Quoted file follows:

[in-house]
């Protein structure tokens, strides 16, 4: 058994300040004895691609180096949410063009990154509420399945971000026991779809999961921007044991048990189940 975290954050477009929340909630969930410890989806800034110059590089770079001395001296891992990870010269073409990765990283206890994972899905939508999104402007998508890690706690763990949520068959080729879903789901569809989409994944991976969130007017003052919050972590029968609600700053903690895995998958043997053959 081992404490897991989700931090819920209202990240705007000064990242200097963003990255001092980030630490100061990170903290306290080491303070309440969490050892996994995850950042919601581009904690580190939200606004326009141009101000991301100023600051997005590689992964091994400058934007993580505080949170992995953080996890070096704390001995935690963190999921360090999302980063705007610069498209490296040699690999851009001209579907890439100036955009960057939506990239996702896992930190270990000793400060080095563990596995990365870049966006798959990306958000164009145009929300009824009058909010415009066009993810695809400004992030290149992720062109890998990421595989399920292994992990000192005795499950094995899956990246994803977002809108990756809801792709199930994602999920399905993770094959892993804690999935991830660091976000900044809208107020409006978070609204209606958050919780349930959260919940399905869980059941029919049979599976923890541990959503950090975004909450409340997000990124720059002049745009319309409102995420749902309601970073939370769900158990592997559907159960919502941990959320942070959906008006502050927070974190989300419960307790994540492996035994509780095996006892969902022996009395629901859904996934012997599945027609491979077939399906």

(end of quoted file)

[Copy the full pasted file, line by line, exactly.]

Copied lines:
[in-house]
């Protein structure tokens, strides 16, 4: 058994300040004895691609180096949410063009990154509420399945971000026991779809999961921007044991048990189940 975290954050477009929340909630969930410890989806800034110059590089770079001395001296891992990870010269073409990765990283206890994972899905939508999104402007998508890690706690763990949520068959080729879903789901569809989409994944991976969130007017003052919050972590029968609600700053903690895995998958043997053959 081992404490897991989700931090819920209202990240705007000064990242200097963003990255001092980030630490100061990170903290306290080491303070309440969490050892996994995850950042919601581009904690580190939200606004326009141009101000991301100023600051997005590689992964091994400058934007993580505080949170992995953080996890070096704390001995935690963190999921360090999302980063705007610069498209490296040699690999851009001209579907890439100036955009960057939506990239996702896992930190270990000793400060080095563990596995990365870049966006798959990306958000164009145009929300009824009058909010415009066009993810695809400004992030290149992720062109890998990421595989399920292994992990000192005795499950094995899956990246994803977002809108990756809801792709199930994602999920399905993770094959892993804690999935991830660091976000900044809208107020409006978070609204209606958050919780349930959260919940399905869980059941029919049979599976923890541990959503950090975004909450409340997000990124720059002049745009319309409102995420749902309601970073939370769900158990592997559907159960919502941990959320942070959906008006502050927070974190989300419960307790994540492996035994509780095996006892969902022996009395629901859904996934012997599945027609491979077939399906």